Climate Is at Stake in the European Parliament Elections
Less than two weeks before voters go to the polls across 28 EU member states, the six candidates of the European Parliament’s different political groups for the presidency of the next European Commission debated each other on the issues that are of key concern for the 500 million of European citizens. Three of these Spitzenkandidaten— Ska Keller for the European Green Party, Frans Timmermans for the Party of European Socialists, and Margrethe Vestager for the Alliance of Liberals and Democrats for Europe—said in their opening statements that climate change was a top priority. Importantly, this time around the discussion between the candidates was no longer about the “if” but the “how” of fighting climate change.
For the first time, climate change is high on the agenda for the European Parliament elections. According to the special report of the Intergovernmental Panel on Climate Change, released last October, we only have until 2030 to limit global warming and its devastating effects, so every minute counts. Likely in part due to the activism of the young activist Greta Thunberg, as many as 77 percent of potential voters across 11 countries in the EU say tackling global warming will be an important factor when they decide which party to vote for, according to a poll published in April. Further, 73 percent say global warming is “one the greatest threats to humanity,” and aim to “make the EU a global leader in fighting climate change.”
"This week’s elections are seen as a game-changer as the European Parliament will shape EU climate policy for the next five years."
This week’s elections are seen as a game-changer as the European Parliament will shape EU climate policy for the next five years. Last November, the European Commission presented its “strategic long-term vision for a prosperous, modern, competitive and climate-neutral economy by 2050.” The parliament endorsed this in a resolution in March, and it urged member states to do the same as part of the Future of Europe Conference in Sibiu, Romania, that was held earlier this month. However, the Council did not acknowledge this in its March resolution, and the member states failed in the summit declaration to take climate change seriously, devoting only one brief mention to the issue at the very end of the document: “we will continue to...jointly tackle global issues such as preserving our environment and fighting climate change.”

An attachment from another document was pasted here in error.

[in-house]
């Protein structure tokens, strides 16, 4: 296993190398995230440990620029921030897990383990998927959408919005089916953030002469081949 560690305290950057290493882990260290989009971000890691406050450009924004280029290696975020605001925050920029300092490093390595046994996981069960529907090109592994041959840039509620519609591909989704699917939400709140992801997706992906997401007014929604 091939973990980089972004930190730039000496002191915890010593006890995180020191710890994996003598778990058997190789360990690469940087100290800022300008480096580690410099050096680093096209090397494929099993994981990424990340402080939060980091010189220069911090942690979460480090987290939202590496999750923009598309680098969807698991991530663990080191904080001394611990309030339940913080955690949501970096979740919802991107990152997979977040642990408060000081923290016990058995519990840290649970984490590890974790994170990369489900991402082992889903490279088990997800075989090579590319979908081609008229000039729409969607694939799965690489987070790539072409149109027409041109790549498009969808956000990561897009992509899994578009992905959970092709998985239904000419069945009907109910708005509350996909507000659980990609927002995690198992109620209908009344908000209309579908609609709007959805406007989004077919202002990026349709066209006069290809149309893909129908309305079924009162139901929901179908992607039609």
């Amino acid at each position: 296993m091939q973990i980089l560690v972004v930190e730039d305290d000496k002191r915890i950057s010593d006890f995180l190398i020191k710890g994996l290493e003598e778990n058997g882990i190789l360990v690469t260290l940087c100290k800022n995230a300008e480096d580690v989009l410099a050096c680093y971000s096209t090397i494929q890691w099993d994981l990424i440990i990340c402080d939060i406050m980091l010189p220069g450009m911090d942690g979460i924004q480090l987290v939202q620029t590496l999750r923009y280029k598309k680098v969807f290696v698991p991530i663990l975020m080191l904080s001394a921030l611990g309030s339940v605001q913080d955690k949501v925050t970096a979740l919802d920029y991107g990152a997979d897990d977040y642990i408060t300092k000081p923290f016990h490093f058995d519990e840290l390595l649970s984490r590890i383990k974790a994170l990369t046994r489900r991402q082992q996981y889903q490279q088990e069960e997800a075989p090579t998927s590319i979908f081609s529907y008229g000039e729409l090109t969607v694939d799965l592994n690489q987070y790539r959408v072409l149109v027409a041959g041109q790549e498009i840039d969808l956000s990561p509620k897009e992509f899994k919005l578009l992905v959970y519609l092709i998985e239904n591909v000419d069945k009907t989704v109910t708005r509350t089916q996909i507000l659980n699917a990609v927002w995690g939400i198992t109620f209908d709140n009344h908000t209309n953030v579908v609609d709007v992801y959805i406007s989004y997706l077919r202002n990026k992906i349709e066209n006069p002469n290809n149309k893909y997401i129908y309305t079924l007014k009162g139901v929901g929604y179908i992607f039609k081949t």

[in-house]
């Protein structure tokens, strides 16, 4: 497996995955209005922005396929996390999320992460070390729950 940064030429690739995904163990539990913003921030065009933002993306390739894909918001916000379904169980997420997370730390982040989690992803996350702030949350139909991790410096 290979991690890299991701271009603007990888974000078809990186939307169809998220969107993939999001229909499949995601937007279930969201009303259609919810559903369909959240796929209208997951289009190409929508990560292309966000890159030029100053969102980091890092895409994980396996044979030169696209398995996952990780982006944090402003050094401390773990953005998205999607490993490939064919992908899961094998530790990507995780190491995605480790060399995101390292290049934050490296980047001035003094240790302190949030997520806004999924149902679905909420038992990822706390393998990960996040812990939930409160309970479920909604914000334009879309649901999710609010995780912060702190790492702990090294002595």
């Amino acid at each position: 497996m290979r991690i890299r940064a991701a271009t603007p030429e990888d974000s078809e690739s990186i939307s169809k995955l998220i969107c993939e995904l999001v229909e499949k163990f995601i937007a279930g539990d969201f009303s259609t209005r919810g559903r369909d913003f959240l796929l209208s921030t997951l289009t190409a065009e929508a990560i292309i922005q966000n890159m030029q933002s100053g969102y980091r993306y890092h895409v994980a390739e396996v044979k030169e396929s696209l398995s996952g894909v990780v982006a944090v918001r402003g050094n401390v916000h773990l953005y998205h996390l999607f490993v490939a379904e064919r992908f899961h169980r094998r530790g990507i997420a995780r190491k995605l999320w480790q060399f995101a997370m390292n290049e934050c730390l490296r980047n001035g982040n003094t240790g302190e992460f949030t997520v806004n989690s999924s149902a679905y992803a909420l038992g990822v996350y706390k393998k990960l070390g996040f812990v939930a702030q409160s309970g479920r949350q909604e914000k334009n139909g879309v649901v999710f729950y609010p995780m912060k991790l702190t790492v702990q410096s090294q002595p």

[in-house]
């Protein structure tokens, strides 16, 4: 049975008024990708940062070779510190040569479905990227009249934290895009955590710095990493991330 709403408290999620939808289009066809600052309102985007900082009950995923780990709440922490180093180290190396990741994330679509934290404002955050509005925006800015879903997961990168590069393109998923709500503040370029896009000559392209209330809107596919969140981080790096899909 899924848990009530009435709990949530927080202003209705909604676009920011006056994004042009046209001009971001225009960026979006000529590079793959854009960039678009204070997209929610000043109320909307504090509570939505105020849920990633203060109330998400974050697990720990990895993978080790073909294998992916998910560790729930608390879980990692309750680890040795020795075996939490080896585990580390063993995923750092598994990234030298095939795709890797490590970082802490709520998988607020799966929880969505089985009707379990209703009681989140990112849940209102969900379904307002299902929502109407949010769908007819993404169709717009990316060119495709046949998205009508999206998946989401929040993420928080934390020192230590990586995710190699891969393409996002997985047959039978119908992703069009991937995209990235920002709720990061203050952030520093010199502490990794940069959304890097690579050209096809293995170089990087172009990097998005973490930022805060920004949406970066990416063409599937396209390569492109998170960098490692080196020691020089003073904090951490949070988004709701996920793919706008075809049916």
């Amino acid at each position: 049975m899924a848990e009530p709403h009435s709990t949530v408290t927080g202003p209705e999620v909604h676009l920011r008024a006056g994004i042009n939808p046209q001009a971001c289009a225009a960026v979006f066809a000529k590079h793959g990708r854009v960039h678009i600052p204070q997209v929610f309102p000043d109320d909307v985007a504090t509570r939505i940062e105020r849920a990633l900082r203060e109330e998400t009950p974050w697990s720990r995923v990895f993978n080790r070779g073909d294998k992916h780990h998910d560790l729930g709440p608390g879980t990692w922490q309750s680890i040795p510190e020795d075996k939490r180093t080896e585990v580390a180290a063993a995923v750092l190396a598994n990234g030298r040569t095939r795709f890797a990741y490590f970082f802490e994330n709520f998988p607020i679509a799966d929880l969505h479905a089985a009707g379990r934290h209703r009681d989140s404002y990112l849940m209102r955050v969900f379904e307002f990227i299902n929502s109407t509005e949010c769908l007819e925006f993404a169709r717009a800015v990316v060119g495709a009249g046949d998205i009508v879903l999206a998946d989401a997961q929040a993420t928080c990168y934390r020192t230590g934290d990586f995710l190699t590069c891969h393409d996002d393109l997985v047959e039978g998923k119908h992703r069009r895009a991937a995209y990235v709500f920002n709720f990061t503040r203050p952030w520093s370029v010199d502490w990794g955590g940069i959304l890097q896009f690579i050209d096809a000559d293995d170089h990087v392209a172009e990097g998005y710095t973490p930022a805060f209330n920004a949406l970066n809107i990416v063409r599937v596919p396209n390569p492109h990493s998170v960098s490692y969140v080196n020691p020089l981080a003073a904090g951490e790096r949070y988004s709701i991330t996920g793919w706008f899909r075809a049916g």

Nonetheless, the pressure is mounting. No less than 210 mayors have urged the Council and the member states to commit to reaching net-zero greenhouse gas emissions by 2050. Similarly, Belgium, Denmark, France, Luxembourg, the Netherlands, Portugal, Spain, and Sweden called (in a “non paper” that was leaked) other member states to reach “net-zero greenhouse gas emissions by 2050 at the latest” and to dedicate “at least 25 per cent” of the next EU budget “to projects aimed at fighting against climate change.” Germany, Poland, and Italy, which oppose a revision of their existing greenhouse gas reduction strategies to meet the 2030 and 2050 targets, were notably absent from the list of signatories. But then environment ministers from all 16 states in Germany declared on May 10 their commitment to reach net zero emissions by 2050, and Chancellor Angela Merkel vowed to draw up a roadmap to make Germany carbon-neutral by 2050 –contingent upon the contentious use of carbon capture and storage technology.
By the end of 2019, all EU member states must have national energy and climate plans to 2030 and national long-term strategies to 2050. As noted by a report by Ecologic and Climact, today all of their plans “fall short on ambition and credibility, and do not describe a robust, Paris-compliant pathway for Europe.”
Hence, the role of the next European Commission and the European Parliament will be essential to trigger and support stronger actions at the national level. As highlighted a few weeks ago by a broad coalition representing hundreds of European cities, regions, businesses, youth and faith groups, and civil society organizations, EU decision-makers not only need to take decisive action to limit temperature rise to 1.5°C to respond to the climate emergency, their actions need to “alter the way we run our societies and economies.” This implies ensuring a fair transition in which no one is left behind and everybody benefits—a challenge illustrated by the social backlash in France to the introduction of a carbon tax.
The role the EU can play in fighting climate change is worth voting for, according to the opinions expressed by vast numbers of citizens, and worth contributing to by different actors, as mayors and heads of local governments are demonstrating with their bold climate action plans. But the clock is ticking. Will the next EU leaders be up to it? Let us hope so. And, if the past parliamentary term is any indication, mobilization, calls for actions, and close monitoring by citizens, civil society, businesses, and local governments will be even more crucial.
The views expressed in GMF publications and commentary are the views of the author alone.